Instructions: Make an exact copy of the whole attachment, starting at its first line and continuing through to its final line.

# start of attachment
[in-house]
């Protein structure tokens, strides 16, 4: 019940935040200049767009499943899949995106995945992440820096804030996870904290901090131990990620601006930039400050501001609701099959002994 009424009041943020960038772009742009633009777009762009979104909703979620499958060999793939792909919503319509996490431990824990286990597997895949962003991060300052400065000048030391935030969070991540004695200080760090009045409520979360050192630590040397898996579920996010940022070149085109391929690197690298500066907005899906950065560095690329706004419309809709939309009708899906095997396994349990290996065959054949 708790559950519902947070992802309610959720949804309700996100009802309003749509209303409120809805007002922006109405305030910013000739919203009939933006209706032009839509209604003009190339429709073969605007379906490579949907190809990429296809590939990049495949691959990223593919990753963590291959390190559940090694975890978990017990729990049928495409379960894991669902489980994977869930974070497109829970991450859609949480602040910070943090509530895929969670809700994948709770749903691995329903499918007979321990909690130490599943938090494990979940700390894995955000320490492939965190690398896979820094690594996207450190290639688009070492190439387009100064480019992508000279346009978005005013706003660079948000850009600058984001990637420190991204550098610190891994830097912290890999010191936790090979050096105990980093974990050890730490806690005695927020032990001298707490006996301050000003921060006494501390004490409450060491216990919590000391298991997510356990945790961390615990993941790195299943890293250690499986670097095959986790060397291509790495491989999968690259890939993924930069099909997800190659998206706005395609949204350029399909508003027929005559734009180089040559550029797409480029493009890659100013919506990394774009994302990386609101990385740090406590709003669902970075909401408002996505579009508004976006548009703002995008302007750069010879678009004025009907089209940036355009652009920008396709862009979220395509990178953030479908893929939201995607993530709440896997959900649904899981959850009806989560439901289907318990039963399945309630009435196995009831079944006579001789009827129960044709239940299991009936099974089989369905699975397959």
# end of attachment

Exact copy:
[in-house]
């Protein structure tokens, strides 16, 4: 019940935040200049767009499943899949995106995945992440820096804030996870904290901090131990990620601006930039400050501001609701099959002994 009424009041943020960038772009742009633009777009762009979104909703979620499958060999793939792909919503319509996490431990824990286990597997895949962003991060300052400065000048030391935030969070991540004695200080760090009045409520979360050192630590040397898996579920996010940022070149085109391929690197690298500066907005899906950065560095690329706004419309809709939309009708899906095997396994349990290996065959054949 708790559950519902947070992802309610959720949804309700996100009802309003749509209303409120809805007002922006109405305030910013000739919203009939933006209706032009839509209604003009190339429709073969605007379906490579949907190809990429296809590939990049495949691959990223593919990753963590291959390190559940090694975890978990017990729990049928495409379960894991669902489980994977869930974070497109829970991450859609949480602040910070943090509530895929969670809700994948709770749903691995329903499918007979321990909690130490599943938090494990979940700390894995955000320490492939965190690398896979820094690594996207450190290639688009070492190439387009100064480019992508000279346009978005005013706003660079948000850009600058984001990637420190991204550098610190891994830097912290890999010191936790090979050096105990980093974990050890730490806690005695927020032990001298707490006996301050000003921060006494501390004490409450060491216990919590000391298991997510356990945790961390615990993941790195299943890293250690499986670097095959986790060397291509790495491989999968690259890939993924930069099909997800190659998206706005395609949204350029399909508003027929005559734009180089040559550029797409480029493009890659100013919506990394774009994302990386609101990385740090406590709003669902970075909401408002996505579009508004976006548009703002995008302007750069010879678009004025009907089209940036355009652009920008396709862009979220395509990178953030479908893929939201995607993530709440896997959900649904899981959850009806989560439901289907318990039963399945309630009435196995009831079944006579001789009827129960044709239940299991009936099974089989369905699975397959």